. Yurts have no such vents when you block up every pore in the thing. That

moisture

has to escape.

Remember, yurts are really just giant tents. Have you ever noticed the condensation on a tent when you go camping, especially when you are inside? The same thing happens in a yurt.

The reflective insulation many of these yurt companies offer, will help reflect your radiant heat back into the structure, but they do not contain warm air. The yurt will breathe.

Here are some links of past threads that have dealt with moisture:

https://www.yurtforum.com/forums/yur.../moisture.html
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Old 01-21-2018, 04:36 PM   #6
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Default Re: MOLD and Offgassing!

I live in a small 12-ft yurt in Austin where humidity can be a problem, especially in the summer. Other people with more cold weather experience should chime in. There are several things that help. One thing is that there has to be a way to get moist air out of the yurt even when you want it really well sealed, like in the coldest part of winter. Most

heating

systems remove moisture from the air and insulation, which is helpful. But I feel that all yurts should be designed to do some controlled outside air exchange even when fully buttoned up. I love catalyzed propane heaters, but they create water vapor as a by-product, and they already require a bit of venting to be safe. Many people aren't aware of the water production and are surprised by the humidity.

My insulation is made of cast-off comforters and sleeping bags. I take them down seasonally and wash them to prevent them from getting too dirty. My resident gecko and anoles get very upset when I do this. Allergies in general are also terrible in Austin, so I just got a small Holmes HEPA air filter, which are available consistently at thrift stores super cheap. The real problem with mold getting worse and effecting health is when the spores spread, which usually happens when transitioning from moist to dry. If you filter the spores out of the air regularly, it never has a chance to get worse. I've already noticed an air quality improvement from when I installed the filter.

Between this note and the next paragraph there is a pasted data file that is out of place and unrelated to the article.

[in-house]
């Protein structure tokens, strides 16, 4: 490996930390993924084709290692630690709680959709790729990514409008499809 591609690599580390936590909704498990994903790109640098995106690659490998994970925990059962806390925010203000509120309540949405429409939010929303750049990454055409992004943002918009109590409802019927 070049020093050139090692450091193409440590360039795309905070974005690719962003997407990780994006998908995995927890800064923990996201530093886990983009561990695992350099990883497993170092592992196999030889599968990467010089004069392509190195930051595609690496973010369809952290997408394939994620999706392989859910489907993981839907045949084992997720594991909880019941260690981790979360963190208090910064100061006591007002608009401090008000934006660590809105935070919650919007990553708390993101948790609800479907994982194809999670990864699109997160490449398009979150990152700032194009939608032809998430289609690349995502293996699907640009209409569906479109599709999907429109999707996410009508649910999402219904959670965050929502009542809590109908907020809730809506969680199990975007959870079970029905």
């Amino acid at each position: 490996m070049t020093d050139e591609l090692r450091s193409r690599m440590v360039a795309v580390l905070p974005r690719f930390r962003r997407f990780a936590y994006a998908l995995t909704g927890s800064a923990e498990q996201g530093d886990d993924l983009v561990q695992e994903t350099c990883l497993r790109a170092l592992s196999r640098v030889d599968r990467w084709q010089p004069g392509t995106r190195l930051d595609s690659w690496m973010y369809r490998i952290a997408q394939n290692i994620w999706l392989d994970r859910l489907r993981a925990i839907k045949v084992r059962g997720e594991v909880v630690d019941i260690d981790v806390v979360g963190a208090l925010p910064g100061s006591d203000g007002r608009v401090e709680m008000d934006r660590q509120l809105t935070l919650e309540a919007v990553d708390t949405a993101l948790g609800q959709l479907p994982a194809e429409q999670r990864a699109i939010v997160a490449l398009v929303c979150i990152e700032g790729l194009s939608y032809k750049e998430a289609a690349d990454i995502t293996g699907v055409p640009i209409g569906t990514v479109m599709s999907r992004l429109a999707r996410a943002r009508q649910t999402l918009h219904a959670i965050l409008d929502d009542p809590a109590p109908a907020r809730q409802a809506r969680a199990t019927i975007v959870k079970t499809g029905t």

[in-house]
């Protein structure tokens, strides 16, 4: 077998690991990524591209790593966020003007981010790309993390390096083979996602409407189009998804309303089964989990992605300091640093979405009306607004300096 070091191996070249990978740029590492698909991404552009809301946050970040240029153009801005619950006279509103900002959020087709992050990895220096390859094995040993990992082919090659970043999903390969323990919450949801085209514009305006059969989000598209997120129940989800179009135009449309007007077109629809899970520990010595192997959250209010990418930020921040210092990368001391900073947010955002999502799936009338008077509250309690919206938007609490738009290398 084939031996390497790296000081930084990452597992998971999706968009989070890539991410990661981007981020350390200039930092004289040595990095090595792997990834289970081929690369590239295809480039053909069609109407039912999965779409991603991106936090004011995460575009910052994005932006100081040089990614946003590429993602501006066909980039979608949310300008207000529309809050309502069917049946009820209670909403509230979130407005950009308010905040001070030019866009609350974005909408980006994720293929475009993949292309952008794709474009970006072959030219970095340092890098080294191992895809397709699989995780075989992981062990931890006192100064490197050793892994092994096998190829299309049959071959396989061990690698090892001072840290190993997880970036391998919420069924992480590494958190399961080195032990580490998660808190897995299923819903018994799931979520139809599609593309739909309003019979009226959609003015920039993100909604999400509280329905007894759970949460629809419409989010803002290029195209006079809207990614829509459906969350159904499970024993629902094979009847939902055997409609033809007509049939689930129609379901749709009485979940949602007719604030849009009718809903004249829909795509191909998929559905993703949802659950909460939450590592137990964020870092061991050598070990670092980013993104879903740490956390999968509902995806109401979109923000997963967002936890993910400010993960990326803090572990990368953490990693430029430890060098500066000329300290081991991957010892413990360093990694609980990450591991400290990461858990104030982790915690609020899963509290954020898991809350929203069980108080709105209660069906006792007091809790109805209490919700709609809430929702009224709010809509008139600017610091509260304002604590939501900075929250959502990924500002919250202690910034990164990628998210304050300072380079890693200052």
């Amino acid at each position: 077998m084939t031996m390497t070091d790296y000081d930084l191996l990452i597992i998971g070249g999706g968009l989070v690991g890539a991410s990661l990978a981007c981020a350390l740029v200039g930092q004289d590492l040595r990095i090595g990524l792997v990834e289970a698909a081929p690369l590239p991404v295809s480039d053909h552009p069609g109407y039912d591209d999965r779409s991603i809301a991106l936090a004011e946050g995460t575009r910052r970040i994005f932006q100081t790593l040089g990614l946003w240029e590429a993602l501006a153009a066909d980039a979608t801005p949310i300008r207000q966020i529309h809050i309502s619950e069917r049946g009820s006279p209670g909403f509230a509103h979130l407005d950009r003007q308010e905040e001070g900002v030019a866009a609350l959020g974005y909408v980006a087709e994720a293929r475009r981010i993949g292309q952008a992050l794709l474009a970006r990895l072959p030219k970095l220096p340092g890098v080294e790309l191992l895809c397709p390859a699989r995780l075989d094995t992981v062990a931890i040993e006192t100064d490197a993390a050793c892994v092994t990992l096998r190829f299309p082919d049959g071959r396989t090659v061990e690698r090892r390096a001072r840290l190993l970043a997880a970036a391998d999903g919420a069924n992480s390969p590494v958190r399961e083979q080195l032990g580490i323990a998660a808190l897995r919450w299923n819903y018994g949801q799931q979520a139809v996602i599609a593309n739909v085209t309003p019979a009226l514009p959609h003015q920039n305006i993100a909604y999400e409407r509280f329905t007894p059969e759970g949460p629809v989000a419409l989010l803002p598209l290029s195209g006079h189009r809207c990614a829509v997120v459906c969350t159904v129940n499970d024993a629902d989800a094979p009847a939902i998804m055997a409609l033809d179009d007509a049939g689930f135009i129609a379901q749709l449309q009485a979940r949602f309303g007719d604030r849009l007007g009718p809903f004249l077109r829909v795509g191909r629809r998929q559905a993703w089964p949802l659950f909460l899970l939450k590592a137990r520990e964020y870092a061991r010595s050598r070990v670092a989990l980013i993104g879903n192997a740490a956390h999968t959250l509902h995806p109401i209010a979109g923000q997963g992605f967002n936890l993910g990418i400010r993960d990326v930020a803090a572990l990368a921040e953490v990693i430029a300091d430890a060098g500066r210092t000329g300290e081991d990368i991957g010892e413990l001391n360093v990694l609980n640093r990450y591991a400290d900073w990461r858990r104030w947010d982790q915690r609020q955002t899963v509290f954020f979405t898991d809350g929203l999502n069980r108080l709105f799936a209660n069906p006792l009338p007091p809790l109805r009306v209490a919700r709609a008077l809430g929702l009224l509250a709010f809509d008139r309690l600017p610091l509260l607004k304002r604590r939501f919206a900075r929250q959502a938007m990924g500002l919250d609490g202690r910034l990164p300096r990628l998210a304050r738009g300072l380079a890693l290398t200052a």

I'm going to be adding a layer of Reflectrix bubble wrap insulation to at least the ceiling this summer, but it's supposed to help in winter too. It's pretty mold-proof.

One thing I've found really helps with any allergy problem is lower-carb dieting. When I've been very strict on it for months, things that previously would have sent me into flu-level misery barely effect me. It lowers systemic inflammation, so the extra one gets from various allergens are less likely to push one over the edge.

Insulating the floor well really helps. I have only 3/4" foam insulation, and my floor gets pretty cold if I don't heat it constantly in the winter. I also have cork flooring, which is looks and feels great and helps with insulation. I keep my little electric space heater on the floor and pointed toward the center from the side. Once the floor is warmed up, I can maintain 65 o F inside when it's in the 20s outside with one little 1500 watt space heater. But if I leave for a few days and let the floor get cold, it takes a whole day to re-warm. If I lived in a cold climate, I would take the time to install a basic heated floor. I get the most even heating in the yurt when I start from the bottom. Otherwise I get the floor at 55 o F, the middle at 65 o F, and up by the plugged roof ring at 75 o F.

The main point is that moisture will build in a sealed yurt until it is a problem unless is removed somehow.